The letters are written in ink in a tight, classic script. There are some blotches, many exclamation points and charming drawings of a mountain called Meru, a volcanic lake called Duluti, thatch-covered rondavels and women carrying firewood on their heads.
Some of the earlier ones are datelined Teheran or Morogoro, but most were written from Tengeru and addressed to “Our dearest Papa.” They end with “I kiss Papa’s hands and cheeks, your sincerely loving son, Stach O.” And they are written in Polish.
The letters are mostly about mundane events: Doing poorly in Latin class, preparing for Christmas, going to the cinema, creating a historical atlas, fetching water, hiding hard-to-find Vatican stamps from other eager young stamp collectors and how a lion got into an enclosure for goats being raised for their milk.
But then on 6.V.45 there is this: “An enormous pile of firewood surrounded by Allied flags has been laid near the church. It will be lit as the capitulation of Germany is announced, something we are awaiting any time now. Dearest Papa, you can imagine the joy of this highly anticipated event by all those displaced people who will have waited for this moment for years.”
The writer of this momentous news was the almost 13-year-old Stanislaus Odolski, who lived, along with 5,000 other Poles, at Tengeru, northern Tanganyika, one of the first refugee camps in Africa, from 1944 to 1948.
His odyssey had begun some four years earlier after Nazi Germany and the Soviet Union invaded Poland from the west and the east in 1939 and divided the country between them. Soviet officials wanted to destroy the Polish army and murdered most of its officer corps in Katyn Forest in 1941.
Anton Odolski (“Dearest Papa”) was one of the few officers not rounded up at that time. But he was later shipped from eastern Poland to a prison camp in Siberia, leaving his wife, daughter and son behind.
But soon they, along with thousands of other Polish civilians, were also loaded into box cars (goods wagons) and travelled east for days until they ended up in a prison camp in Kazakhstan.
Tanganyika became part of the British Empire in 1919 when Germany, the previous coloniser, lost the First World War. Then Britain was attacked by Germany in 1941 at the opening of the Second World War.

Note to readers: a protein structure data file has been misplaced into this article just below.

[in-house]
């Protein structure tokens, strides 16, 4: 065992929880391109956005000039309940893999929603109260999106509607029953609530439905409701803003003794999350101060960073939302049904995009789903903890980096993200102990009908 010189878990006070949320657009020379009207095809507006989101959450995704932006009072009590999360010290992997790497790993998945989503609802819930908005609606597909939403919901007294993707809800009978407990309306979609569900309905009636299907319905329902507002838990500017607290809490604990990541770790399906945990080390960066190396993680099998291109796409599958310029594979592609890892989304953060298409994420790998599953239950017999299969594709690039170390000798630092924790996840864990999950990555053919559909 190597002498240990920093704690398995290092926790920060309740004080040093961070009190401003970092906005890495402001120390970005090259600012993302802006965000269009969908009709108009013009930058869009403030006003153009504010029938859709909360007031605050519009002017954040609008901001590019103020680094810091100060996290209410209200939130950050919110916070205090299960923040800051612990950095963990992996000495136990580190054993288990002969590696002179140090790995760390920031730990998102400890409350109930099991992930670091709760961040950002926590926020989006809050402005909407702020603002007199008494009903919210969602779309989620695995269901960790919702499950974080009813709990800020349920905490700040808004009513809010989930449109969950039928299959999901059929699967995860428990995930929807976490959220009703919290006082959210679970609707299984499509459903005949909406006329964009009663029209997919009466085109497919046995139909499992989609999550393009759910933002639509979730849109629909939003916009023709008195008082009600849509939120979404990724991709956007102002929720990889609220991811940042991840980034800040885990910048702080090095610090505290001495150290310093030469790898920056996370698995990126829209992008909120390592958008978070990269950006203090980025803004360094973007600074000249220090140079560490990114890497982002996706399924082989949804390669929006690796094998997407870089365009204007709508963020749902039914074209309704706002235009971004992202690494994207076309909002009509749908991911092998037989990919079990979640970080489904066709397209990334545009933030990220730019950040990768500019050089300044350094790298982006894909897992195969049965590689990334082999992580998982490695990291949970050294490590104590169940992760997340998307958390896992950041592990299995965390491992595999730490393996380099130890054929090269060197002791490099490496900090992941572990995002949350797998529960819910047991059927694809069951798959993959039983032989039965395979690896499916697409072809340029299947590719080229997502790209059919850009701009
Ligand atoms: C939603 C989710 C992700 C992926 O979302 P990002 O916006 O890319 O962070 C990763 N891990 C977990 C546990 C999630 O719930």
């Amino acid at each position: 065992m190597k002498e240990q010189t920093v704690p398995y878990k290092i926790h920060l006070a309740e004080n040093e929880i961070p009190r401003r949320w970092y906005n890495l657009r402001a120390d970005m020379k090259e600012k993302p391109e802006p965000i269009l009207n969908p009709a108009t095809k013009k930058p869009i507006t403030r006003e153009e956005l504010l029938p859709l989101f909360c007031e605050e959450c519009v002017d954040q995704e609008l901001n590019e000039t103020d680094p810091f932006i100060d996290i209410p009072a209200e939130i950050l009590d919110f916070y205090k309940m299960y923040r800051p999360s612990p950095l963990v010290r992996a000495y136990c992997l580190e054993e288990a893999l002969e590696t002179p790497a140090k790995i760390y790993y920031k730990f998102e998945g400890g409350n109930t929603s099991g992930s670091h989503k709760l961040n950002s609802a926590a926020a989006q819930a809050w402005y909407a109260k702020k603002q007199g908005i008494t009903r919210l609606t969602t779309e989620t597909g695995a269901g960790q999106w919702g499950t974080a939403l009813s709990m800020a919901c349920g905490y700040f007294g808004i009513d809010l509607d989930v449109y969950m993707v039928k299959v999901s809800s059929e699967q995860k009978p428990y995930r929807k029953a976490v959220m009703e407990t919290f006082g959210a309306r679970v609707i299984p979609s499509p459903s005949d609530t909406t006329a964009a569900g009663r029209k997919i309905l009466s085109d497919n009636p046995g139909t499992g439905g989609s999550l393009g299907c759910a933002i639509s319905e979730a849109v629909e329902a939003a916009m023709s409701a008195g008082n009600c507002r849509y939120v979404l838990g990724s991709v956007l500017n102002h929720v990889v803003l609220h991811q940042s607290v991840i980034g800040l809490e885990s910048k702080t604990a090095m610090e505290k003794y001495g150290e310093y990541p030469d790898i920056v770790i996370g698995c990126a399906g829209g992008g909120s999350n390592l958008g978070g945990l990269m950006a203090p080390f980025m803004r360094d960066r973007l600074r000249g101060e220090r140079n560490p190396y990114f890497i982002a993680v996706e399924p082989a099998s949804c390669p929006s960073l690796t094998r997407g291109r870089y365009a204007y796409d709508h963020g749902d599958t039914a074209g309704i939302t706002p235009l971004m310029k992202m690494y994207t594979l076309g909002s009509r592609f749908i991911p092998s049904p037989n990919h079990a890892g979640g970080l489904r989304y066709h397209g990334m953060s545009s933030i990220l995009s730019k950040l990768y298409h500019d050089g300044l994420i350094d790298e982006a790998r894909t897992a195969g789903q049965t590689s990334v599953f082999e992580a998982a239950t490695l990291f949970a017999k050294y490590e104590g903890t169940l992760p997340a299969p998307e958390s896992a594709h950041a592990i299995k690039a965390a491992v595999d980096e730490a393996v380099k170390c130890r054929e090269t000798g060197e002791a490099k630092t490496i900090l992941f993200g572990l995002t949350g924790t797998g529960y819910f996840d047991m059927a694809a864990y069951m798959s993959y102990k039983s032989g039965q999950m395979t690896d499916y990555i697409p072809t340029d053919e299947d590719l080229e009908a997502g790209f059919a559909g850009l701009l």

Many people in East Africa were affected by hostilities connected with both wars. And many East Africans lost their lives serving as porters and soldiers both in Africa and in British colonies in faraway Southeast Asia. But few East Africans ever expected to see large groups of Polish people deposited in their midst as refugees.
In 2000, the UN General Assembly resolved that from June 20, 2001 — the 50th anniversary of the 1951 Convention relating to the Status of Refugees — World Refugee Day would be observed annually on June 20. This had already been African Refugee Day for some years. But by then few knew of or remembered the Poles.
How did they come to Africa?
In August 1939, Germany and the Soviet Union signed the Molotov-Ribbentrop non-aggression pact, but in June 1941, Germany invaded the Soviet Union.
Meanwhile, thousands of Polish soldiers and their remaining officers were languishing in Soviet prison camps while their families were not much better off in holding camps in the Soviet Republic of Kazakhstan. Germany appeared to be on a roll as the Wehrmacht moved farther and farther into Soviet territory. Soviet leader Joseph Stalin began to look for help from Britain and other nations — including the Poland that he had claimed two years earlier no longer existed.
In the late summer of 1941 the Polish government-in-exile in London signed an “amnesty” with the Soviet Union that allowed the release of those soldiers and officers who remained alive in the gulags and prisons and for the transfer of Polish civilians out of Kazakhstan.